Java implementation of Comparing floating point numbers
posted 8 years ago
This is more of an advanced numerical analysis question than about advanced Java....
In Comparison of Floating Point numbers
Bruce Dawson talks about how comparing floats and doubles is a lot harder than it looks.
He describes the problems, and provides some Clanguage code that does the comparison quickly and correctly.
java.lang.math.IEEEremainder() does something relative to this, but I can't follow exactly what from either the javadocs or chasing references to the real IEEE standad
In Comparison of Floating Point numbers
Bruce Dawson talks about how comparing floats and doubles is a lot harder than it looks.
He describes the problems, and provides some Clanguage code that does the comparison quickly and correctly.
java.lang.math.IEEEremainder() does something relative to this, but I can't follow exactly what from either the javadocs or chasing references to the real IEEE standad
Bill Shirley
Ranch Hand
Posts: 457
posted 8 years ago
Is there a question?
Yes, floating point representation in binary format is a very tricky computer science problem. Comparing floating point numbers is particularly tricky.
Since Java postdates IEEE 754, I assume is uses that standards comparison methods, but I don't rely on floats or doubles enough to ever bother.
Yes, floating point representation in binary format is a very tricky computer science problem. Comparing floating point numbers is particularly tricky.
Since Java postdates IEEE 754, I assume is uses that standards comparison methods, but I don't rely on floats or doubles enough to ever bother.
Bill Shirley  bshirley  frazerbilt.com
if (Posts < 30) you.read( JavaRanchFAQ);
posted 8 years ago
Well, there's java.lang.Float.intBitToFloat() and floatToIntBits() and friends; there are analagous methods in the Double class too. These should help satisfy your curiosity, if nothing else.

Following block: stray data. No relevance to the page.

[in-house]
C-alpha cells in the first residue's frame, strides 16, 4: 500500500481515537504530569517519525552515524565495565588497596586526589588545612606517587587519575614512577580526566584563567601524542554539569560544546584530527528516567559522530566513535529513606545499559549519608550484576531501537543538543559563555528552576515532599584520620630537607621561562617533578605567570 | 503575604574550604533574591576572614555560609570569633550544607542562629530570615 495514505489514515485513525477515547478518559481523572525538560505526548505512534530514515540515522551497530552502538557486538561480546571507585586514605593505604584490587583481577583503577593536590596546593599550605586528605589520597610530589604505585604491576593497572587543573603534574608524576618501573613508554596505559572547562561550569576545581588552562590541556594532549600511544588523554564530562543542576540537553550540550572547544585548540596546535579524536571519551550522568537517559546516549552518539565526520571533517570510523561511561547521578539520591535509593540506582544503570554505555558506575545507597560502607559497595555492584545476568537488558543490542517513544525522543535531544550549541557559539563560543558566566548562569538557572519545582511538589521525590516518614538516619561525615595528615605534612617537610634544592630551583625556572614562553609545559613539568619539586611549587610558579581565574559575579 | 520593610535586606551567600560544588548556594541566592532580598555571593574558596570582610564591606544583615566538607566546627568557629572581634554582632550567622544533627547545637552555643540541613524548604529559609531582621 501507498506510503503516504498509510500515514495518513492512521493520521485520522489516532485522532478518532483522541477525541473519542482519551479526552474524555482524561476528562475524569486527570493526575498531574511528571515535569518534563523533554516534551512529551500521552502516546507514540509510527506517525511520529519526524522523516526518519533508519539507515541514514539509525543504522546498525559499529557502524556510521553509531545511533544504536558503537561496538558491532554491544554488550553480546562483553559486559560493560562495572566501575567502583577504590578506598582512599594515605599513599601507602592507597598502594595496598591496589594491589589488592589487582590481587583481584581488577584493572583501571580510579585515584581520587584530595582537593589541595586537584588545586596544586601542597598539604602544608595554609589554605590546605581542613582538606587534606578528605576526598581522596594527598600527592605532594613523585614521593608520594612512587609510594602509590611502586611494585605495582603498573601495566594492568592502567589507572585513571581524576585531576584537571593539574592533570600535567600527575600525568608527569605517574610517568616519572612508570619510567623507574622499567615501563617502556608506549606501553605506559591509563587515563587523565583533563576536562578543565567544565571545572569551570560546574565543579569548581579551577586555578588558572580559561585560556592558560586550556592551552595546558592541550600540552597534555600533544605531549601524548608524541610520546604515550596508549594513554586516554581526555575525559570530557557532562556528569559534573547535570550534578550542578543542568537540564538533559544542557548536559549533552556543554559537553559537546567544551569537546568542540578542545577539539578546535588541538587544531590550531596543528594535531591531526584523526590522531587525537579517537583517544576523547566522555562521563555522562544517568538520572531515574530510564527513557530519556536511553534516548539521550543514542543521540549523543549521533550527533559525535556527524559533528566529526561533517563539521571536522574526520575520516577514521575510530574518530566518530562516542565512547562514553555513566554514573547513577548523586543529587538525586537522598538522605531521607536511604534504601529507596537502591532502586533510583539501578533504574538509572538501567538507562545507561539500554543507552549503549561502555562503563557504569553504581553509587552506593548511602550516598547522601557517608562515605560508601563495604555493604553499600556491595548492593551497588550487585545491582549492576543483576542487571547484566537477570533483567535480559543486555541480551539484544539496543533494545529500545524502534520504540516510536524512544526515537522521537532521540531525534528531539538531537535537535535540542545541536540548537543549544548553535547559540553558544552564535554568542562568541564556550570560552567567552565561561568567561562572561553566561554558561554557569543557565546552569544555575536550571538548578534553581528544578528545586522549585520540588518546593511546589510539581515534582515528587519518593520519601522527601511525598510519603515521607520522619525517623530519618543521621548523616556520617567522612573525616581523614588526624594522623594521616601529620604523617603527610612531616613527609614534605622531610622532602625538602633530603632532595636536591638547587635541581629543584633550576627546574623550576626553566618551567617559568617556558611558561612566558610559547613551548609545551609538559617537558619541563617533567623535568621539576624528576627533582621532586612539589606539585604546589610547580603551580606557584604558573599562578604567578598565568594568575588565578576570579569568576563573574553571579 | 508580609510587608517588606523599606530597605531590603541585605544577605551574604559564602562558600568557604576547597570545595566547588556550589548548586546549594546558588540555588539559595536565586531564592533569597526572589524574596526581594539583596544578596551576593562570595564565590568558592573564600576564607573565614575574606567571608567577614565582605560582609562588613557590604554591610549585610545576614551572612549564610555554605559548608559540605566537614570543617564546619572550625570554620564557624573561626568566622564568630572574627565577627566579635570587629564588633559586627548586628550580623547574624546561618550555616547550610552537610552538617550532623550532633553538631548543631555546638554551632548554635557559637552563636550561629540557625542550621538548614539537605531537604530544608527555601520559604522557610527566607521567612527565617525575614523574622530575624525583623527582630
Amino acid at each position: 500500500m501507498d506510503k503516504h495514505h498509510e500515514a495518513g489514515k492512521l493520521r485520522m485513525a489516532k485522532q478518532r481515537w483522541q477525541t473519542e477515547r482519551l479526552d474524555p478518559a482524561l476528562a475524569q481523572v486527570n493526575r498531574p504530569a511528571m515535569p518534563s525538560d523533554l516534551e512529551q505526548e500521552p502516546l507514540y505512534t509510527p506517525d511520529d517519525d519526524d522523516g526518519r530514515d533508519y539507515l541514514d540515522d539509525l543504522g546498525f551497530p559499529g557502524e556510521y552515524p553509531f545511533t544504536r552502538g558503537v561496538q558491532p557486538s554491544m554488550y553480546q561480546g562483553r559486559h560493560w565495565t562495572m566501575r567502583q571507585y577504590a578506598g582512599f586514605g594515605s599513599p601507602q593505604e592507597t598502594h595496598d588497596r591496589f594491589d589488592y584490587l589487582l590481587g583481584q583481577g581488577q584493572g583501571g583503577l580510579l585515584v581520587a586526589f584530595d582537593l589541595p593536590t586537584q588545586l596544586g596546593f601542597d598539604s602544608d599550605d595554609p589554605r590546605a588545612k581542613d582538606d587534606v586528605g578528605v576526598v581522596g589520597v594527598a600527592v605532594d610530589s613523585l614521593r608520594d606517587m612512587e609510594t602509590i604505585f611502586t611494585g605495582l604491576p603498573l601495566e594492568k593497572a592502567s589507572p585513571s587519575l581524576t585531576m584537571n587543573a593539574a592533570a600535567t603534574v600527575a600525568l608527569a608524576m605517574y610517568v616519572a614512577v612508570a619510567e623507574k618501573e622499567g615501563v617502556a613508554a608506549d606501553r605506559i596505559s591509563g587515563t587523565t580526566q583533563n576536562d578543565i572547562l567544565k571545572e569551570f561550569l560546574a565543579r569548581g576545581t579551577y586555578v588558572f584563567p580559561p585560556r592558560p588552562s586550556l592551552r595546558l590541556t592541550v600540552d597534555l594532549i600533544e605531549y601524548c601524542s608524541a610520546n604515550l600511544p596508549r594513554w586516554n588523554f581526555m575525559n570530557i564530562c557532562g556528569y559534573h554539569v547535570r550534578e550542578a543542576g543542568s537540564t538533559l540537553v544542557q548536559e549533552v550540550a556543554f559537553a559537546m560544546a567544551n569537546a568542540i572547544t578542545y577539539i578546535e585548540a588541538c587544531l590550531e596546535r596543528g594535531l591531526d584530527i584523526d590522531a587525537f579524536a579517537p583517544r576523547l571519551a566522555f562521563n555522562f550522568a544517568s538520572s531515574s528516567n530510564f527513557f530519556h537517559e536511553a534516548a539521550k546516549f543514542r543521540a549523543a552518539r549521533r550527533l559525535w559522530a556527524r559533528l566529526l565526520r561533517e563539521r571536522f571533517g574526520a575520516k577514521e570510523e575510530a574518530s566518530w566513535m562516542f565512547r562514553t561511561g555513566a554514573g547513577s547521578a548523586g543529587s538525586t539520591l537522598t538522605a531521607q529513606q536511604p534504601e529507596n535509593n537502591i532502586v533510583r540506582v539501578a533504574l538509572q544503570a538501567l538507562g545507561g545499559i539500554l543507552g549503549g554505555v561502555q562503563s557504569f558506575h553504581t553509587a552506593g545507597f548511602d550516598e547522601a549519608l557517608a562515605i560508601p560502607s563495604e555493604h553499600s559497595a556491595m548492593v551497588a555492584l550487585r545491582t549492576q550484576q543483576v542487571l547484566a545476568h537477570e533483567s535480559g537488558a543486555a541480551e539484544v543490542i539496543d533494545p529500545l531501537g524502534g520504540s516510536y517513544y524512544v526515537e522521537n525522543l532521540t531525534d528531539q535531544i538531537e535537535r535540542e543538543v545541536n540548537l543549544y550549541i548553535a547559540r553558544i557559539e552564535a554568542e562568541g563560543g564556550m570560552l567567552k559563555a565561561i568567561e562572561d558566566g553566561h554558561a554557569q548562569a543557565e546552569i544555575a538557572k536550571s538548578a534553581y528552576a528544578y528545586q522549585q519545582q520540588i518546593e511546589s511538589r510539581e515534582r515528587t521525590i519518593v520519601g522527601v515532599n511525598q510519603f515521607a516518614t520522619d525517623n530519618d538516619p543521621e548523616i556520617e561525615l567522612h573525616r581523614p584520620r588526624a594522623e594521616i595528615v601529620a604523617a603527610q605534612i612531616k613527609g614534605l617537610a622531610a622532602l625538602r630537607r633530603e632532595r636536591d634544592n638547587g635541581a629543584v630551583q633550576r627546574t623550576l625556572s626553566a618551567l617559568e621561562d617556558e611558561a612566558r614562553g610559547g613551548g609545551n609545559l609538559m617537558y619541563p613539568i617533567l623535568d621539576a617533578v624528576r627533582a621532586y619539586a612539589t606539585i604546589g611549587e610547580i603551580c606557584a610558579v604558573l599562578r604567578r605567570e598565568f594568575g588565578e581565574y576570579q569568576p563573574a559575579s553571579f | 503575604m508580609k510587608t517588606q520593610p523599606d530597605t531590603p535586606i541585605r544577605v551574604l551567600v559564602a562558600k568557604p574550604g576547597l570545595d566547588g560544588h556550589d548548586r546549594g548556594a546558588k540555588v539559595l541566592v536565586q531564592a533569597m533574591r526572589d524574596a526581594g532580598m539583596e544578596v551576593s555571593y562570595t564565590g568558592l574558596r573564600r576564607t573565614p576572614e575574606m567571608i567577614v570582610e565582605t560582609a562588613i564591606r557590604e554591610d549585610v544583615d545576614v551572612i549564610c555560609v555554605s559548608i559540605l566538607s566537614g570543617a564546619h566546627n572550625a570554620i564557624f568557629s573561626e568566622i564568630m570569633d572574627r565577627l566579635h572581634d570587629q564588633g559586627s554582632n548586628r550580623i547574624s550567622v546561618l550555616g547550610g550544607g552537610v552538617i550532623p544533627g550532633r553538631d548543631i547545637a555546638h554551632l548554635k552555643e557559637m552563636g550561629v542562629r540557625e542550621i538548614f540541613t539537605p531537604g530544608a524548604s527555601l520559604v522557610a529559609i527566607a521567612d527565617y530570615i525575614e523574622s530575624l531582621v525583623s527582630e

Originally posted by Pat Farrell:
The tricks he uses are only applicable for C, they rely upon pointers and using the same location in memory as both a float and an int. Not possible in Java
Well, there's java.lang.Float.intBitToFloat() and floatToIntBits() and friends; there are analagous methods in the Double class too. These should help satisfy your curiosity, if nothing else.
posted 8 years ago
Thanks. I'm more than curious, I'm looking for a good implementation. For suitable values of good.
Originally posted by Ernest FriedmanHill:
Well, there's java.lang.Float.intBitToFloat() and floatToIntBits() and friends; there are analagous methods in the Double class too. These should help satisfy your curiosity, if nothing else.
Thanks. I'm more than curious, I'm looking for a good implementation. For suitable values of good.
Nicholas Jordan
Ranch Hand
Posts: 1282
posted 8 years ago
Source: Floating point remainder in Kaffe
According to the JLS (S15.16.3) Java's floating point remainder (using the '%' operator) is *different from* the java.lang.Math.IEEEremainder()
function. The operator is based on truncating division while the
function is based on rounding division. You might think that this
won't add up to much, but 8.0 % 3.0 results in 1.0 with rounding
division versus 2.0 with truncating division.
Source: Floating point remainder in Kaffe
posted 8 years ago
Hi Pat,
OK, I went and looked at the (interesting) linked document. I think you could work from that pretty well, with the following translation: when they have
*(int*)&A
the Java equivalent would be
Float.floatToIntBits(A)
so his final comparison function would be
I did some minimal testing and this seems to work as advertised, but you should probably do more extensive testing.
OK, I went and looked at the (interesting) linked document. I think you could work from that pretty well, with the following translation: when they have
*(int*)&A
the Java equivalent would be
Float.floatToIntBits(A)
so his final comparison function would be
I did some minimal testing and this seems to work as advertised, but you should probably do more extensive testing.
posted 8 years ago